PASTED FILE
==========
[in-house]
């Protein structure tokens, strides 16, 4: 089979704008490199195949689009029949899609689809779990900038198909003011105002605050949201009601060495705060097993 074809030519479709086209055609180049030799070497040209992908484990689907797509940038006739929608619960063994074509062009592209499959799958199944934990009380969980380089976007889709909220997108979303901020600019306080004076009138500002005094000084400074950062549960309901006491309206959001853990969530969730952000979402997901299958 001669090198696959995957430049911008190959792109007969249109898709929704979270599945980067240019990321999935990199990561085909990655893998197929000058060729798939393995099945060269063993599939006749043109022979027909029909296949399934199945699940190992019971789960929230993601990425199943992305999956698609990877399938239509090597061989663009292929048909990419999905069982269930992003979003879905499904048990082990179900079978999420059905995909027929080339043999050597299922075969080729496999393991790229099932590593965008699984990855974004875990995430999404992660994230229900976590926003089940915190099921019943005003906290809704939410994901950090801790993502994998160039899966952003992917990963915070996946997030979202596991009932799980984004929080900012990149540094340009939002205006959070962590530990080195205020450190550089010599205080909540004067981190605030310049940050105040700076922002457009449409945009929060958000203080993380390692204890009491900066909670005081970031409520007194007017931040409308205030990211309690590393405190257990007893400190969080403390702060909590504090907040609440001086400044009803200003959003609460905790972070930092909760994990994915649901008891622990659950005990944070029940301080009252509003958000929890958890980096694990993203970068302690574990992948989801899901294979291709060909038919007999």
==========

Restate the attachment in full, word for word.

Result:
[in-house]
């Protein structure tokens, strides 16, 4: 089979704008490199195949689009029949899609689809779990900038198909003011105002605050949201009601060495705060097993 074809030519479709086209055609180049030799070497040209992908484990689907797509940038006739929608619960063994074509062009592209499959799958199944934990009380969980380089976007889709909220997108979303901020600019306080004076009138500002005094000084400074950062549960309901006491309206959001853990969530969730952000979402997901299958 001669090198696959995957430049911008190959792109007969249109898709929704979270599945980067240019990321999935990199990561085909990655893998197929000058060729798939393995099945060269063993599939006749043109022979027909029909296949399934199945699940190992019971789960929230993601990425199943992305999956698609990877399938239509090597061989663009292929048909990419999905069982269930992003979003879905499904048990082990179900079978999420059905995909027929080339043999050597299922075969080729496999393991790229099932590593965008699984990855974004875990995430999404992660994230229900976590926003089940915190099921019943005003906290809704939410994901950090801790993502994998160039899966952003992917990963915070996946997030979202596991009932799980984004929080900012990149540094340009939002205006959070962590530990080195205020450190550089010599205080909540004067981190605030310049940050105040700076922002457009449409945009929060958000203080993380390692204890009491900066909670005081970031409520007194007017931040409308205030990211309690590393405190257990007893400190969080403390702060909590504090907040609440001086400044009803200003959003609460905790972070930092909760994990994915649901008891622990659950005990944070029940301080009252509003958000929890958890980096694990993203970068302690574990992948989801899901294979291709060909038919007999």